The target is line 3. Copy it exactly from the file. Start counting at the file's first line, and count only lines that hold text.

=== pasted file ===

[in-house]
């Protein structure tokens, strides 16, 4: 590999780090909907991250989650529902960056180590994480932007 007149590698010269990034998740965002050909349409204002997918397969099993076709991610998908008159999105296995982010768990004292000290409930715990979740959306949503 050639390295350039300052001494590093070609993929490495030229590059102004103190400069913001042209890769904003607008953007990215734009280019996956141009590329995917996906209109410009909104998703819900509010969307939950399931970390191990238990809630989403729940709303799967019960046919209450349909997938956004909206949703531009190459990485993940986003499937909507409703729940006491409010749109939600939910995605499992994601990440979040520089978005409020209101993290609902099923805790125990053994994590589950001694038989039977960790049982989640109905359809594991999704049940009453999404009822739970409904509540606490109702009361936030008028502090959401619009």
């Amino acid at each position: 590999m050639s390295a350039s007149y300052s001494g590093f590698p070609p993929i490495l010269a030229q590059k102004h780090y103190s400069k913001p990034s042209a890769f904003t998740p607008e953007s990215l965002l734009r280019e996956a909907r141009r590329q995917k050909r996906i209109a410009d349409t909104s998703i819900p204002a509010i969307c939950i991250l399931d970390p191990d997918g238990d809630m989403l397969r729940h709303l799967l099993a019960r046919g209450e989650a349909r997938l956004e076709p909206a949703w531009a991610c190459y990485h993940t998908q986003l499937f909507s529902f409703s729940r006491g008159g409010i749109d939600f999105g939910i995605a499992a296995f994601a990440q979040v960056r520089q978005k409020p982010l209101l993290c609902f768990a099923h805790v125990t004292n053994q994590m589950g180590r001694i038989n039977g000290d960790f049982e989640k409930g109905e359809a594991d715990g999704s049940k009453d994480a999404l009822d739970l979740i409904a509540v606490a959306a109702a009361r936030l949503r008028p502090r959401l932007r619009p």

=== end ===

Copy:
């Amino acid at each position: 590999m050639s390295a350039s007149y300052s001494g590093f590698p070609p993929i490495l010269a030229q590059k102004h780090y103190s400069k913001p990034s042209a890769f904003t998740p607008e953007s990215l965002l734009r280019e996956a909907r141009r590329q995917k050909r996906i209109a410009d349409t909104s998703i819900p204002a509010i969307c939950i991250l399931d970390p191990d997918g238990d809630m989403l397969r729940h709303l799967l099993a019960r046919g209450e989650a349909r997938l956004e076709p909206a949703w531009a991610c190459y990485h993940t998908q986003l499937f909507s529902f409703s729940r006491g008159g409010i749109d939600f999105g939910i995605a499992a296995f994601a990440q979040v960056r520089q978005k409020p982010l209101l993290c609902f768990a099923h805790v125990t004292n053994q994590m589950g180590r001694i038989n039977g000290d960790f049982e989640k409930g109905e359809a594991d715990g999704s049940k009453d994480a999404l009822d739970l979740i409904a509540v606490a959306a109702a009361r936030l949503r008028p502090r959401l932007r619009p």